Logansport Pharos-Tribune from Logansport, Indiana on April 29, 1890 · Page 6
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Logansport Pharos-Tribune from Logansport, Indiana · Page 6

Logansport, Indiana
Issue Date:
Tuesday, April 29, 1890
Page 6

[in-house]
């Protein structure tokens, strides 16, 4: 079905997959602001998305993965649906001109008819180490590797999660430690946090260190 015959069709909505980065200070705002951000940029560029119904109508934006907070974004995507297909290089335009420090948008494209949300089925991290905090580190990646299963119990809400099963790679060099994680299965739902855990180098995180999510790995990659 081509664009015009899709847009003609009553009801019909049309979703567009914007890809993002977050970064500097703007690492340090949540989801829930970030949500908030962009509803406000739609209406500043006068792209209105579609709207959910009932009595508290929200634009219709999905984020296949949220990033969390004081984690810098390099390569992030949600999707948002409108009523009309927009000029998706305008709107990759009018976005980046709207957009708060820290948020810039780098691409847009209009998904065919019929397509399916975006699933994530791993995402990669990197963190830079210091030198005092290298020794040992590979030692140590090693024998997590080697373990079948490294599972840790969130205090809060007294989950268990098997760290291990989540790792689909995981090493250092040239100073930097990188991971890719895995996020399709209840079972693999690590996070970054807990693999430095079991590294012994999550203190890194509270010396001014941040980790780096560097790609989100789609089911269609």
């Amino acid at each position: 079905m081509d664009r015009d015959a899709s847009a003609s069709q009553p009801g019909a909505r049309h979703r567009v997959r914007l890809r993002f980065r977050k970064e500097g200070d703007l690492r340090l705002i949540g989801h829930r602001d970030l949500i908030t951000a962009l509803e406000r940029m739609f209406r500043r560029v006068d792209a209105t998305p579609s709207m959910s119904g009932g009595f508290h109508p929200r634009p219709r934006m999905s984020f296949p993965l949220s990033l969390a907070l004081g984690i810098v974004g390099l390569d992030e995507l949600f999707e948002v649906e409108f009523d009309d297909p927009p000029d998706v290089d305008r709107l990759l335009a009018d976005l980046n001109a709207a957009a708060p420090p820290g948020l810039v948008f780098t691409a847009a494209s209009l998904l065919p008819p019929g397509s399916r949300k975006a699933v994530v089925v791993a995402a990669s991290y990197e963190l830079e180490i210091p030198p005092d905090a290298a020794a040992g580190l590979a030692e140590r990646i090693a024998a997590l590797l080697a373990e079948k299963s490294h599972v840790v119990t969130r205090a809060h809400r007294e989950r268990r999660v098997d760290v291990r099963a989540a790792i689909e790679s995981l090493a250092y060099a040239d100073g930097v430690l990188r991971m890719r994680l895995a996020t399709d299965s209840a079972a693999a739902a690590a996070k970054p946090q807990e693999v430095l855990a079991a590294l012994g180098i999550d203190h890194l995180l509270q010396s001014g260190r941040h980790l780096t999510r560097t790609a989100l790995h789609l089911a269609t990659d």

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COURTED BY PROXY. When Lennox Butler went away to Europe lie said he should write once a week to Lilly Elwyn. That pert young lady informed her mother that he might do as lie pleased, but as she aid not fancy him sbf: did not propose to answer hU epistles. Ju vaiu did Mr*. Klv.yu expostulate, for she saw in Mr. liutler a model son- in-law, v.-lio was feacin.Tced with her 'j'bc Setters began to pour in after tho lirsi European mail, and as Lilly still refused to l-iugin a correspondence Mrs. Klwyn answered them herself, signing her daughters aamc. ^Mrsf Klwyn having- written one let- lei-with Lilly's signature, no longer fo.lt. any scruples in writing- more. Two"of the brighest arid best edu- r.-ileu people in socU'ty matched their wits against, eat-U other, their knowledge of literature ami human nature, i heir experience iu lift*. •'(".!real heaven'." sail! Lennox Butler to himself, as ho vcad those- he re- .-eivou. •-what a wonderful being is that little girl with Ha-xcn hair and baby blue eye:-. She is a companion for any mart. The beauty of a child, the mind of a mature woman, the soul of an angel. What could be more delightful than a wife like that? And bv degrees the descriptions, the remarks and epiprams of his letter were intermixed wilt: compliments. and tinallv with inoti: than compliments, llrs." Klwyn scarcely observed tho change, ^he enjoyed her eorrespond- • ric.i: tremendously, and H was now a iuti.'/ while since l.illy had even opened th-! !f'U:.'ri. She tvadand re-read with doliijiit: and thus it came to pass that Mr?'.' Khvyn sat locked tip in her room, actually trembling: with agitation, for the letter which had arrived that morning from Mr. Lennox Butler, ended thus: "We have not known each other long, I know: but our long and frequent correspondence has made us better acquainted with each otbp.r than vears of mere social intercourse could havo done. I always thought you beautiful, but—pardon me—I never dreamed your mind was nil that it has proved to be—-your ideas of life, so true, your ambitions so lofty. It is this that has won my heart, and made my love for you a thing- that must, endure while my life lasts." Poor Mrs. Elwyn! the situation almost made her ill. It seemed to her that there was no creditable extrication from this dilemma to be hoped for. "You must accept him, Lilly," she kept repeating. • 'I am sure you will be mad not to do so. Oh! how can you laugh? I am sure you have encouraged him. I see now that the letters have really given him hope"— "Your letters, not mine, mamma," »aid Lilly. ''.Remember that." "As if 1 could forget it!"' cried Mrs, Elwyn. bursting into tears. Then Lilly .went to her a-nd kissed her. "I will answer this letter, mamma, 1 ' she said. "Don't cry. I will refuse Mr. Butler, and he will not "wish me to do otherwise when lie has once- seen my literary effort.'' Then she seated herself at het mother's desk mid wrote rapidly, for. she had really something- to say. ••Dear Mr. Butler," she began, "1 liavo your letter here, [n it you a™ flattering enough to off or me youi hand and heart. However, you do it without knowing :nc in the least. You say you like my books. Tbanli you, so do some other people; but as for those letters, tlioy cannot tell you what I am at hearl. fur 1 never oven saw them. Yours came. I hale long letters, and [ asked mamma to answei for me. I did not even read the next. You have a very fino collection of letters, no doubt. Mamma is all 1. am not in mind and education. As tc heart, if I havo any, .1. suppose, Wil! Mellon has it. for I am engaged to him. So, you see. it is only a fancy about me. Mamma is desperately seriou' and blames herself terribly. I hope you won't blame her. It really seems a. good joke to me. I remain, youi friend. Lilly Elwyn." Lilly posted tlie letter, and Mrs. Elwyn took to her bed iu despair. No answer came from Lennox Butler, who had now been abroad for twc years. But one day Mrp. Elwyn, coming in from the street in her most becoming walking costume, found him waiting for her in her reception room. She gave a little cry of surprise; bul he came to her and took both hands in his and held them tight, and bent his head and kissed them. •'Say that you arc glad to aee .me brtek, and want me to stay," ho said. And so it was Lilly's stepfather who gave her away when she was married to young Will Melton. And there were at least two happy couplos in the world that evening 1 —four people who felt that they hud chosen well and wisely. The story of Tamogno's engagement is an interesting one. He was sing-ing in Eio Janeiro at the time Mr Abbey took Patti there. She was commanding $20 a seat every night and the great tenor was packing an opposition house at $12 a seat. 1'a-tti heard -him sing at a matinee and immediately insisted that Mr. Abbey should engage him for the short season with her. Tajnagno did not take kindly to the proposition, but »n .offer of $2,000 a performance caught him. Mr. Abbey guaranteed him $100,000 for fifty appearances, but the. great manager could not work in more than forty-four appearances; but Tamagno took back $100,000 in American, money,the snine as though he had sung fifty times. BRAVE ENGINEERS. A Train Run Through Another Ono to Snvo tlie riwRonsers 1 t.lvo*. "There are heroes and horoe*. anil there are heroines and heroines." .sai-.l Chauucey M. Do; ow to a Philailni 'hia Press man in speaking of the mailer of personal bravery. -Then; are blue-shirled men who go over our railroad lines every day who wo-.ild lauph at you if you in! hunted to thorn that they are heroes. ;.ncl v.r.i. spite of all, areas bnue :,:- any who ever drew a sword o:- e::r:-;. musket. Hailroad men seli!'-r,i i much time to thin!:. They are- i ards or heroes in a second. No' ago one of our engineers o f an <rc: train rounded ;i turn in the ro;-.<i saw that another train had i (?>•:-. railed and lay vight across 11.o t.;- A collision "'as inevitable. ! in HOW THE FEUD ENDED. gincer might have t ;(!•;• n chances jumped, but he didn't. Ai. he afterward: •• 'I saw rifa'M away v it, and like a flash it s our only-chance was to , did and cut through if we <-i threw her open and let her ••The experiment was pn it was successful. He through." and no one was injured. This act of the engineer was that of an exceedingly courageous, coolheaded man. "Another engineer on a western road performed a similar act, some, time ago with tragic results. He tried to—or in fact was forced to try to— cut through a freight train that had been thrown across the track. Xono Of tho passengers were, injured, but tho engineer and his fireman were • killed. This is but too often the reward of bravery in all walks of life." YE MERRIE OLDEN TIME. \Yhon tho Village Doctor Pulled T«eUi With a Key. Did you over sit down in a dentist'? chair, reader, vfith the naked forceps glittering above your head, and all your faculties and senses abnormally alert? Did you ever sit down thus and open your mouth and point to one of those old double-crowned cuspids, that, like icebergs, submerge three- fourths of their bulk out of sight and are more deeply rooted in the constitution of man than original sin? Did you ever, we say, sit down thus, in the days before anarsthetics had mitigated the barbarities of dentistry, and say to that man, who is literally a man of steel: "This is the tooth. Take a good grip and haul away?" If you have you will know how your grandfather used to feel when he went to tho village doctor to have a bad tooth extracted. The stalwart son of ^Esculapius was wont to lean back upon the forceps and tug, and jerk, and saw like a man trying to rein in a runaway horse. Your grandfather grasped the arms of the chair in which he was imprisoned, and squeezed them until his joints cracked in order to keep from yelling. But tho agony kept getting WOI-EQ and worse. The victim was sure ho was going- to die—when, ail of a sudden, tho top of his head came off with a roar; the planetary systems rushed together in one vast cosmic snlad, and lifting his bewildered cyos for a moment to tho disembodied source of his misery, tho patient leaned over and discharged a pint of blood into the dentist's basin. Gas, Natural gas was discovered in paying quantities and its "boom" began in 1885. At the end of three years its annual displacement of coal was 12,906,000 tons, estimated in .value at $20,000,000, which is believed to be only about half the rate of the present displacement. There are now more than nine thousand miles of mains- exclusive of smaller conveying pipes, The cheapness of the gas and the en. terprise of strongly competing companies have been the principal stimulants in its . introduction. These competitions have resulted in the rapid acquirement and development of territory, and in very many cases gas is furnished free to consumer.-. Not counting 1 the hundreds and thousands of companies that havo ortrani'-ed to prospect, bore wells, strike water and quit business, tho total 'capitalization in the name of natural gas in this country exceeds $100,000,000. Recent as has been the great uses of natural gas, it, has been known for many years. For example, Fredonia, X. Y. . has been using it for half a century. Gen. Washington, the father of our country, was the first well-known owner of natural gas stock, he having, while engaged in a salt well outer- prise, purchased the burning springs, in the Katawhn valley of Virginia. It was a good deal for Mr. Ilillboru to promise that the son of his life imig enemy should be received in his house, hut if v, as for his dying liiuiyhter's sake thai lie crushed all ii:.tre<i from his heiirl. tlit'iigh it cost him » great struggle. Al'.iy had fallen in love with George l.awsu!] while 0:1 a visit, to some friends. :i.;;d she v.T.tu.xl to see him before sac died. ••'Where is he?" asked Mr. llillborn. after a long and painful pause. "Here in his uncle's counting house." "Have you seen him since you returned." ••Many times, but never to converse with him. V,~e meet in shops, in the streets: but that is all." "And it was for my sake that you denied your love?" "Yes, papa; I would do more than that to please you. If I were strong and well 1 would fight my love and conquer it! But I shall never be well, and 1 have to sit idle so much, thinking all the time that I cannot—I cannot put George out of my heart!" "I will seo him." That was all the promise that Mr. Hillborn made, hut Amy understood, her father would guard her maiden pride, would see if her lover's heart had stood the test of long separation, and if it had—oh, the girl's eyes brightened to think of seeing once again the face she loved daring to return the love-light in the true eyes from which she had turned. It cost Mr. Hillborn a severe struggle to enter tho counting house where the son of his dead enemy reigned in his place. Ho had borne but impatiently tho injuries against him, and held gladly to tho hate giving- power that kept his enemy passive, and it gave him a shock of pain to think of encountering the son of Jerome Lawson. But when a grave, handsome man of 25 or 2G his first thought was: "What a noble face'." And later his heart acknowledged the fascination of George Luwson's voice and manner. He gave his card to tho young man and noted the pallor that, gathered upon the face so pain-grave for iu years. "Will you be seated. Mr. Hillborn?' George said at last. "I—oh. sir, why are you here? Amy!" There was no need of further question The man spoke all his great love in that one word. "My daughter tells me." the old merchant began, formally, "that you- once did her the honor"—Then hia .formality gave way uflder the search of the eager eyes resling upon him. "You love her," he faltered. ••Better than my life." "Come to her. then. She is very ill and asks for you." "III! Not—not—" "Yes; slowly, surely dying." There was a loug silence. Then almost blandly, George Lawson stretched forth his hand. "My father," he 'said, "wronged you." "Wo will forget that," was the quick reply. 9 And the outstretched hand was taken in a iirm, strong clasp. "But I—I would have stolen your child if I could." ••I must forgive that, too. One stronger than j'our love, or mine will claim her soon. Come!" So, without further wo rd the two passed into tho street, and before the noon hour struck Amy had her heart's desire, for she saw her father's and her lover's hands clasped in friendship. It was an hour full of strange joy and pain, but it was Mr. Hillborn's voice that broke a long silence to say. "Will it comfort you Amy. to have George remain here?" Swallo' aven contended a: the finer dedbysayl ANTA -> ftis'THE BEST. ^\ THE BEAUTIFUL IUU&&PI Clieap T^aiifls anil Homes in Kentucky, T«IIIH!SCC, AL BAMA, pi :m<l Louisiana. QCrJT MADE ONLY BY : •N.K.EURBANK&G).-* CHICAGO: WEARING OUT SHOES. Dong Walk* I" I lie- Wet , cstroy tho I.!i>st nf Foiitwinik-. A writer, in answer to tiio question, ! Are more shoes worn oiiv in wet than in dry weather?" says thc-co lire more actuallv worn out. partiei.'arly at the bottoms, when the weather is line; but the destruction of sho;;s i, at least '2;~> per cent greater during «»'t spells. In tho former c;iso the shoev. have not the protection of the rubbt.r. and they grind out rapidly: but tKon. again, in stormy seasons hundreds of pairs of shoes arc caught in dri-riching rains without overshoes, and they are much more in ured then than llv.-y would be in a month o." walking in dry weather. A long walk in :i thoroughly soaked shoo causes it irreparable damage. The straining motions of tho fool in this soft mass wreak damage that could never bu possible in the same shoe when dry. Even the soles of shoes worn much'in the wet, especially those of the poorer grades, havo their term of usefulness considerably curtailed. TIME TABLE CARRYIHB PASSENGERS tE.'.'.r MULES RIDE DOWN HILL. Tho quick lifted face answered without woi'ds. and George cried, "Oh, heaven bless you, sir." It was a quiet wedding tho next day, only the servants and a few old friends of the family being present, but the solemn words that bound George Lawson and Amy together for the brief hours of life still before her were fervently spoked, and Mr. Hillborn, in giving the bride away, stifled all jealously, all emnity for the sake ot one ho loved. And he had his reward. ISJo longer need he hurry over his business hours to return to Amy, fearing she was lonely in his absence, for George was with her. No longer need he fear with sick dread that his darling might be neglected by tho hired nurse. George wai watching-her. IjUces Vienna J3rea<I. Queen Victoriai has a fancy for Vienna and French bread and rolls in ali sorta of odd shapes. Besides having it made up in a score of fancy twists and curls, she alwnvs ha? some bafcen in the form of litde dolle. Theso are for her grandchildren "when they oat nt her table. Her private baker if &. Petrozywalski, a Polish refujf&» -jy whom the Prince consort took a .great fancy once. Tho .Queen pays regularly once a month and does not demand Sunday bakings. Whan some of Mr." Petrozywalski's customers have grumbled that the didn't get fresh bread on Sundays her majesty's forbearance was quoted, and this usually stops their complaints. The same baker also supplies the Princess of Waleg and other members ot the royal family. The Queon doesn!t Like freshly baked Wend, but always a'littU stale. lloiuc Seeker's Excursions. Ou April 22d and May 20th, the Queen and Crescent route will sell round trip ticknts to Harrman Junction (Krathley) Cardiff,, Rod wood and Chattanooga, Tenn., !New England, Fort Payne, Attalla, Ainiston, Uirmingham and Akron, Alabama, Tallapoosa, Georgia, Meridian, Hath- esburg," Jack son and Vioksburg;, Mississippi, Arcadia, Louisiana, and to points on connecting lines at one fare for the round trip; tickets good returning 30 days. Now is your opportunity to visit the booming Soutn. Correct county inaris free of charge on application to D. G. Edwards. General Passenger and Traveling Agent, Q. & (.', Route, Cincinnati. O. apr6dltaw-wlm A Sovclty In Tramway Practice in Han Bernardino County, California. A novelty in tramway practice is the railroad operated in the Beautiful town of Ontario. .San Bernardino county, Cal.. says the Scientific Americau. The railroad passes through the mid. die of Euclid avonue, a broad and beautiful street, bordered with orange and lemon trees. The avenue is some six miles and a half in length, witb heavy- grades as it approaches the i hills. The car is drawn up-hill and over the levels by a pair of mules, but io. going down grades the mules ride and the car moves by gravity. A platform with folding sides is provided, which is supported near one end upon a pair of wheels. The opposite end of the platform is supported on the car. When the mules are the tractive power the siclcspf the platform is folded down and the -whole rolls back under the bottom of the car, where it remains and is drawn along the track with tho car. The wheels on which the platform is carried are of small diameter, and near them is a brake | bearing directly on the rail when applied by the coaductoi'. j On down grades the platform or truck is drawn out from boneath the car, the sides :u .: raised and the guardrails, etc., are ad_usted. The mules are driven upon the platform, tho gates are closed and all is ready for the descent. The mules quietly stand, well fenced in, while the car rapidly runs down the grade. The Tip HiiWt. I do not know if you have ever heard this one on the lato John T. Raymond. It was told rne a lev/ days ago, and is worth repeating. When John reached i/iverpool after a summer sojourn in England he mounted the wheel box of the tender about to convey him to the steamer, and in the attitude he used to assume as Colonel Sellers when proclaiming that "there's millions in it," he cried in a loud voice: "Gather round, good people! If in all England there is' a man. woman or child to whom I have not given a tip let him now speak or forever hold hia peace!" There was a vast concourse of people on the dock but all wer.o silent. LOGANSPORT cnrcn EA.ST. No. «. N. Y.&Boston (limited) dully.. 2x8 am " 34. Ft. Wayne Accom.. ex. Sunday.. K:19 a in " 4«. Toledo Kx.. except.Sunday 11211am " 44. Atlimtlc Ex.. dally -4:l3prn " 68. Local Freight, except Sunday.. »:iSi> \> m (iOINO WEST. No. 45. Pacific Express, dally 7:50 a m " 41. Kansas City Ex., ex. Sunday 3:45 pra " Si Lafayette Accom. ex. Sunday... 6*5 pin •• 4<i. St. Louis (limited) dally 10S6 p m " 69. Local Freight, ex.Sunday ISO pro I.OGAXSPORT, ("West Side.) GOING EAST. No. 52. Boston (limited) d.'tlly 3:05 a ro " 26. Detroit Accom., ex. Sunday-... 113-5 am " 54. New York (limited), dally 4:4 ipm " 56. Atlantic Express, dally 10:16 p m GOING WEST. No. 51. Mall & Exnress, ex. Sunday 3:40 p ra " H?,. Chi. & St. t,., (limited), dally... 8:45 p m " 65. PacmcExpress,dally 5HX) am " '25 Accomodatlon, dally - 9:oO a m on t)u> line of the- I,':I:'I-H A i:nvn-.:'. RctHe can round 2,<X)G.i)"j ncri-s of i-p':( !>.•! <l Iwltom. np- • laml. timber and stock l:iii<K A ,-o the fines fruit and mineral land.-- on tiifctiiitliwnt tor saii on £avor;il)le terms. ^ KAKMERSlKliliiill tliyjrett.lr.KBrt a taxae I* the sunny South, where blizzards and io; cttt plains are unknown. The fjueen & Crescent KouK: is :') Hum tec Shortest and nnlckest Line Cincinatito New Orleans Time '27 Hoars. Katire Trains. Baggage Car. Day Coachos ;m« Sleeiwrs run through without chaiign. 110 Miles tlic>:shcitest, :i Hours the Quietest Cincinnati Jto Jacksonville, Fla. Tin:e Tt Hcur- 1 . The only line ri:nninK ^-olld Trains arid Tbrougt Sleeping Cars. ONLY LINK 1-HOM CINCINNATI TO Chaltanogtu Tenn., Fort PayiiP. Ala.. Meridian. Ml.-.".. Vieknurg. Miss.. Shrevewirt. La. 20 Miles the Shortest Clr.dnnatl to Ltxington. K». 5 Hours gulri-:H,»t Cincinnati to KnrxMife, T«nn. 110 Mill's tin 1 Shortest Cincinnati t<i Atlanta and Augusta, (in. 114 Miles the ShrrltM Cmiinnati to k nnl!-ton. Ala. •1i Miles t!ie Shor.e^t Cincinnati to Birmlnghaa. Ala . 15 Miles -hortest Cincinnati to Jlobile. iJa. Direct connectk-iu- ::t Now Orleans ac<3 Shreveport For Texas, Mexico, California. Trains leave Centra! Cuton Depxjt, Ctndnnau. crossing tbn Famous nigh ttrldgp ot Kentncky. and roundiiiK the base of Loohcut MonntaUi. Pullman Boudoir Sleepers on all Through Trains. Over On-- Klliion Acres of Lanil In Albama. tile future Gr. :it State of the South fnbj'*« t» lirc-emptl«,!i. Unsurpas;-td climate. For Correct County Maps. Lowest Pate* and full particulars ,-iddrps, D. (;. EUV>'.U!KS, (ie«. Passenger & Ticket Agent. Queen & t'rpfcent lionte. rifiolnnatt. O. TRAVEL VIA C.I STL&C.Ry, KANKAKEE . LINE. BIG FOUR. If you arc gotng SOUTH OR EAST See that your tickets tt*A VIA. C., I., ST. L.&C. Hi. For It Is the BUST art BOOTE. _SASH.DOfl8S& BUNDS If in:\ am :i CZ,OSi: CAS.I nttlTXB doat purcliu^c uiui 1 >GU uel quutiuiuns iiom THt HAMMOND LUMBER COMPANY, Office, 3330 Laurel St.. Chicago, Ml. Yard, Calumet River, Hammond. ln<J I ma&G a ppecliiHy of mamitactur* inn Baby Carriage* to »«1I direct to prlvaic partlce. You can, therefore, do better with me tlian ,witti a dealer. CarrIUL'08 Delivered Free of Charge In all points in the C;itted States, Send lor lilu«irMt«t rjittujguc. o GHAS. RAISER. fWfr. C2.G4 Clybourn Ava., Chicago, III. THE POPULAR LINE Betwen Chicago, Lafayette, Indianapolis, —AXl)— CINCINNATI. The Entire Trains run Through witt out change, Pullman Sleeepers and Elegant Reclining Chair Cars on Night Traing,Mag- nificent Parlor Cars on Day Trains. FOP'Indianapolis, Cincinnati and the Southeast, take the C., I., St. L, & C. Ry., and Vandalia Line via Collax. Lake Erie & Western Railroad Co. "NATURAL GAS ROUTE." Condensed Time Table IN EFFECT MARCH 1st 1880 Solid Trains between Sandusks and Peoria and Indianapolis uud Michigan City. DIRECT Connections to and from all points In the United States and Canada. Trains Leave Logansport and connect with tbg L. E. & W. Trains as follows -. WABASH K. E- Leave Lognnsport,4:18 p.m.. 1130a.m. Arrive Peru 4:38 p.m..11:44 a.m.. L. E. & W. B. R. Leave 1'eru, North Bound 4rf5p.m South Bound 11:30 a. m WABASH R. E. Leave Logans port, 8:45 p.m... 7 £0 a. m Arrive LaTuyette, 4»5p.m.. 9:20 a. m L. E. & w*n. n. Leave LaFayette, East Bound 1-50 p.m West Bound 5:10 p.m IL C. PARKER, Traffic MannEer, C. F. DALT, Ast Gen. Pas. &-T. Agt. INDIANAPOLIS, 1ND. THE ONLY Great Objective Point for the dlttnbutton of Southern and Eastern Truffle. The fact flat tt connects In the Central Union Uepot, in Cincinnati, with the tnitns ot the O. & O. R. B. C. W. A n. H. B. (B. & O.,) N. T. P. & O. R. R. (Erie.) and the G. C. C. 4 I By fDw Line, 1 tcr tho East, aswellas with i» trains of the C. X. O.& T. P. U'y, [CtndnnaH Southern], ami Ky. Contral Ballwaytor the SoutU. Southviuit and Southwest, gwst It an advantage over all Its compar- ers, for no route Iror.i Chicago, Lafayette an* tt; dlanapelts can make these connections '"""* compelling passeiiKfrs to submit to a long ay cilsagrefable Oinnibuc transfer for both pMMn- gers unit baggatrt'. __„ Four trains each way. dally except bunday. Two train each vray on Sunday, between indlanapoui ami Cincinnati. „ . Through tickets nn.J bJisg-Jt?" checks to all r™- clpal points c.in be obtain*! at any ticket one* C. L St. L. AC. Hy., also by this line at all conpon ticket offices throughout tlie country. JOHN EGAS, .1,11. MARTIN, Ueii. pass. & Tkt. Aft D'.st. Pass. Art. CiuclBiiia O SE cor '.Vash'tn It SletfcHnn ?-ti IndlantipoUs. Imi 33!*- SAXffDEN'S ELECTRIC BELT Healthy Exercise That's what the work of washing clothes and cleaning house amounts to when it's done with Pyle's Pearline. Little or no rubbing; no drudgery; less annoyance ; more comfort morecleanliness; moreecon- A Mpring Medicine. Tho druggist claims that people call daily for the new cure lor constipation and sick headache, discovered by Dr. Silas Lane while in the Rocky Mountains. It is said to be Oregon grape root (a great remedy in the far west for those complaints) combined with simple herbs, and is made for use 'S3 pouring on boiling water to draw out the strength. It sells at SO cents a package and Is called Lane's Karally Medicine. Sample free, leod \ ' \ M omy; and a large saving of wear and tear on all sides. You'll find directionson back of package, for easy washing. It will cost you five cents to try it. Every grocer has Pearline—nothing else gives satisfaction to the millions of women who use and have been using PEARLINE for years—women who rely on their brains to save their backs. TJ _ rt ^^ Peddlers and some unscrupulous grocers are offerine imitations M uich they J3C\Vd.lC claim to " a Pcnrline. cjr '' the same as Pcarline." IT'S FALSE—they me not, and besides are dangerous. TO WEAK Miif frot. V. C. PENNYROYAL WAFERS. Prescription of » has had a life long treating female <Jiseasea. monthS-with perfect •««• 5 ovcrloJxwladlTs. effectuaL Ladies gist for Pennyroyal Eke no Bubsti&ite. or THEEUEEK. MALT30R ^J5«TNEGEinUMM'SFRiaiO. "*»«^ nr Malydor Perfection SyriuKO troewlUi**" . Curea «>••'?— i^ «So TAMES PY'" ' T -vYorV. Onr Malydor Perfection SyriuKO BotUe. Prevents Strteotr*. Curea and «M*t iu 1 to 4 -«J»- Ast yo« lor it. Sent to any address for •'^Ju 3ALYDOR MANOF'8 CO.,LANCA8T»*